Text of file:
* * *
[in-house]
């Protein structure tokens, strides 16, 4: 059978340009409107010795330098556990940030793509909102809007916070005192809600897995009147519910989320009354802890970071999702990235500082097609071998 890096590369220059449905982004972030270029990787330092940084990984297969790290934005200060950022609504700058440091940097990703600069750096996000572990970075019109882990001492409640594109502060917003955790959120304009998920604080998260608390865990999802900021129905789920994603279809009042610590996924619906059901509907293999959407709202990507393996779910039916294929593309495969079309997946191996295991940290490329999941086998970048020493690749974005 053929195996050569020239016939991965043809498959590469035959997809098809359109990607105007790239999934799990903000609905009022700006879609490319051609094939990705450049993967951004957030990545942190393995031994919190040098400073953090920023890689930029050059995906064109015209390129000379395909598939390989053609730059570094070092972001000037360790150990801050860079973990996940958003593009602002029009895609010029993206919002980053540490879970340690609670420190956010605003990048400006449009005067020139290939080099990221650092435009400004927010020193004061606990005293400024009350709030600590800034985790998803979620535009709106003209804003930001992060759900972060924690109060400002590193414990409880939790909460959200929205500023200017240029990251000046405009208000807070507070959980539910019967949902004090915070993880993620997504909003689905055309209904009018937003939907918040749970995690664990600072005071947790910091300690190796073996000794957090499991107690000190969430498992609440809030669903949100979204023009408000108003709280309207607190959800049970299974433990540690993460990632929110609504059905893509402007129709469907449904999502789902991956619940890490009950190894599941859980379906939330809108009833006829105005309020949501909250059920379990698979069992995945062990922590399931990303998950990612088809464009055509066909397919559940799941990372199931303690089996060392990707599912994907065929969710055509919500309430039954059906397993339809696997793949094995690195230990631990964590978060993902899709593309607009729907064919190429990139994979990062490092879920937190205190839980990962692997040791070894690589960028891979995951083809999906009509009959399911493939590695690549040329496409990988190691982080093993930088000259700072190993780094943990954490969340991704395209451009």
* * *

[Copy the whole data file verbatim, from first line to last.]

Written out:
[in-house]
């Protein structure tokens, strides 16, 4: 059978340009409107010795330098556990940030793509909102809007916070005192809600897995009147519910989320009354802890970071999702990235500082097609071998 890096590369220059449905982004972030270029990787330092940084990984297969790290934005200060950022609504700058440091940097990703600069750096996000572990970075019109882990001492409640594109502060917003955790959120304009998920604080998260608390865990999802900021129905789920994603279809009042610590996924619906059901509907293999959407709202990507393996779910039916294929593309495969079309997946191996295991940290490329999941086998970048020493690749974005 053929195996050569020239016939991965043809498959590469035959997809098809359109990607105007790239999934799990903000609905009022700006879609490319051609094939990705450049993967951004957030990545942190393995031994919190040098400073953090920023890689930029050059995906064109015209390129000379395909598939390989053609730059570094070092972001000037360790150990801050860079973990996940958003593009602002029009895609010029993206919002980053540490879970340690609670420190956010605003990048400006449009005067020139290939080099990221650092435009400004927010020193004061606990005293400024009350709030600590800034985790998803979620535009709106003209804003930001992060759900972060924690109060400002590193414990409880939790909460959200929205500023200017240029990251000046405009208000807070507070959980539910019967949902004090915070993880993620997504909003689905055309209904009018937003939907918040749970995690664990600072005071947790910091300690190796073996000794957090499991107690000190969430498992609440809030669903949100979204023009408000108003709280309207607190959800049970299974433990540690993460990632929110609504059905893509402007129709469907449904999502789902991956619940890490009950190894599941859980379906939330809108009833006829105005309020949501909250059920379990698979069992995945062990922590399931990303998950990612088809464009055509066909397919559940799941990372199931303690089996060392990707599912994907065929969710055509919500309430039954059906397993339809696997793949094995690195230990631990964590978060993902899709593309607009729907064919190429990139994979990062490092879920937190205190839980990962692997040791070894690589960028891979995951083809999906009509009959399911493939590695690549040329496409990988190691982080093993930088000259700072190993780094943990954490969340991704395209451009």